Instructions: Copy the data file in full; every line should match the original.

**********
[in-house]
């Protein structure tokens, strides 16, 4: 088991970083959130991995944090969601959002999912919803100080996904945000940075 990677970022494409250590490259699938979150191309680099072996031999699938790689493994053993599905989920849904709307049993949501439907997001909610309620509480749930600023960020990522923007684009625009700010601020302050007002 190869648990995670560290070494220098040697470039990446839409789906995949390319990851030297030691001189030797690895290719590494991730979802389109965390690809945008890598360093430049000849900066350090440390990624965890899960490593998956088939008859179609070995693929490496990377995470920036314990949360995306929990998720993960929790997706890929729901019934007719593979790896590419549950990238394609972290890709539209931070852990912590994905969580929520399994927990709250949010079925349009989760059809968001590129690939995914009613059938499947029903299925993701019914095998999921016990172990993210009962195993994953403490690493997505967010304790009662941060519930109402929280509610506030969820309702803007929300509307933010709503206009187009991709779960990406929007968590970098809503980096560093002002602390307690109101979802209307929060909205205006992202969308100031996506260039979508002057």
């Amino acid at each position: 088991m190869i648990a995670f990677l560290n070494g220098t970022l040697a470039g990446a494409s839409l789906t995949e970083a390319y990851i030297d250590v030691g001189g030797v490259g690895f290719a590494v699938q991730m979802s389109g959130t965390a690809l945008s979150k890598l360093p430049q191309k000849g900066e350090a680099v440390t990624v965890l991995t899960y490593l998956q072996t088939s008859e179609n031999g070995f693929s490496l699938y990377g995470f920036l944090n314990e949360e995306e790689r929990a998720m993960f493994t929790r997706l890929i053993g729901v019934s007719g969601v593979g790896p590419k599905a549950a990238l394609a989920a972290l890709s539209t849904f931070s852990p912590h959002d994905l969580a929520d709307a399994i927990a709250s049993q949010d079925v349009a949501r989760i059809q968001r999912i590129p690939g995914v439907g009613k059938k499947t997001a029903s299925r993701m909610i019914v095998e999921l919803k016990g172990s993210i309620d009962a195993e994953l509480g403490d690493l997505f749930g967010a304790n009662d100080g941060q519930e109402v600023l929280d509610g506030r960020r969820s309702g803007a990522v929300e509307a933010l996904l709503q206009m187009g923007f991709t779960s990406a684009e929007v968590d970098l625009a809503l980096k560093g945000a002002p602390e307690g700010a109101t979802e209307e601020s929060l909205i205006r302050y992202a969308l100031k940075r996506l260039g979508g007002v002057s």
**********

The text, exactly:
[in-house]
């Protein structure tokens, strides 16, 4: 088991970083959130991995944090969601959002999912919803100080996904945000940075 990677970022494409250590490259699938979150191309680099072996031999699938790689493994053993599905989920849904709307049993949501439907997001909610309620509480749930600023960020990522923007684009625009700010601020302050007002 190869648990995670560290070494220098040697470039990446839409789906995949390319990851030297030691001189030797690895290719590494991730979802389109965390690809945008890598360093430049000849900066350090440390990624965890899960490593998956088939008859179609070995693929490496990377995470920036314990949360995306929990998720993960929790997706890929729901019934007719593979790896590419549950990238394609972290890709539209931070852990912590994905969580929520399994927990709250949010079925349009989760059809968001590129690939995914009613059938499947029903299925993701019914095998999921016990172990993210009962195993994953403490690493997505967010304790009662941060519930109402929280509610506030969820309702803007929300509307933010709503206009187009991709779960990406929007968590970098809503980096560093002002602390307690109101979802209307929060909205205006992202969308100031996506260039979508002057």
């Amino acid at each position: 088991m190869i648990a995670f990677l560290n070494g220098t970022l040697a470039g990446a494409s839409l789906t995949e970083a390319y990851i030297d250590v030691g001189g030797v490259g690895f290719a590494v699938q991730m979802s389109g959130t965390a690809l945008s979150k890598l360093p430049q191309k000849g900066e350090a680099v440390t990624v965890l991995t899960y490593l998956q072996t088939s008859e179609n031999g070995f693929s490496l699938y990377g995470f920036l944090n314990e949360e995306e790689r929990a998720m993960f493994t929790r997706l890929i053993g729901v019934s007719g969601v593979g790896p590419k599905a549950a990238l394609a989920a972290l890709s539209t849904f931070s852990p912590h959002d994905l969580a929520d709307a399994i927990a709250s049993q949010d079925v349009a949501r989760i059809q968001r999912i590129p690939g995914v439907g009613k059938k499947t997001a029903s299925r993701m909610i019914v095998e999921l919803k016990g172990s993210i309620d009962a195993e994953l509480g403490d690493l997505f749930g967010a304790n009662d100080g941060q519930e109402v600023l929280d509610g506030r960020r969820s309702g803007a990522v929300e509307a933010l996904l709503q206009m187009g923007f991709t779960s990406a684009e929007v968590d970098l625009a809503l980096k560093g945000a002002p602390e307690g700010a109101t979802e209307e601020s929060l909205i205006r302050y992202a969308l100031k940075r996506l260039g979508g007002v002057s």